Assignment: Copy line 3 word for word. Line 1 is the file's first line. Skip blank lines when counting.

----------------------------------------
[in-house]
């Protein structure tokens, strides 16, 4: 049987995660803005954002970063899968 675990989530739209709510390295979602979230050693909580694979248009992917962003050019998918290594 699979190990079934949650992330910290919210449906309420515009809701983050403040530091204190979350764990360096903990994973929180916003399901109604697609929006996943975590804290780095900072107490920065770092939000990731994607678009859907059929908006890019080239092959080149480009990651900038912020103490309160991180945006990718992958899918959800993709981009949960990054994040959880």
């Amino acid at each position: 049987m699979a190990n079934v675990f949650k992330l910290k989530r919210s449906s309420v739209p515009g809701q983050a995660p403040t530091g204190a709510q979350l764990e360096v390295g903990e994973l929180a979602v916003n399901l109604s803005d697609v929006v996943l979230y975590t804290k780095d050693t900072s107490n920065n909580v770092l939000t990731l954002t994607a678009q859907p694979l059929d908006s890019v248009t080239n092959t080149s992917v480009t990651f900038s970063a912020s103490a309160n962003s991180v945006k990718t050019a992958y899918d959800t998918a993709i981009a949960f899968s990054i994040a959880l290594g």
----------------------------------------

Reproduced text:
């Amino acid at each position: 049987m699979a190990n079934v675990f949650k992330l910290k989530r919210s449906s309420v739209p515009g809701q983050a995660p403040t530091g204190a709510q979350l764990e360096v390295g903990e994973l929180a979602v916003n399901l109604s803005d697609v929006v996943l979230y975590t804290k780095d050693t900072s107490n920065n909580v770092l939000t990731l954002t994607a678009q859907p694979l059929d908006s890019v248009t080239n092959t080149s992917v480009t990651f900038s970063a912020s103490a309160n962003s991180v945006k990718t050019a992958y899918d959800t998918a993709i981009a949960f899968s990054i994040a959880l290594g």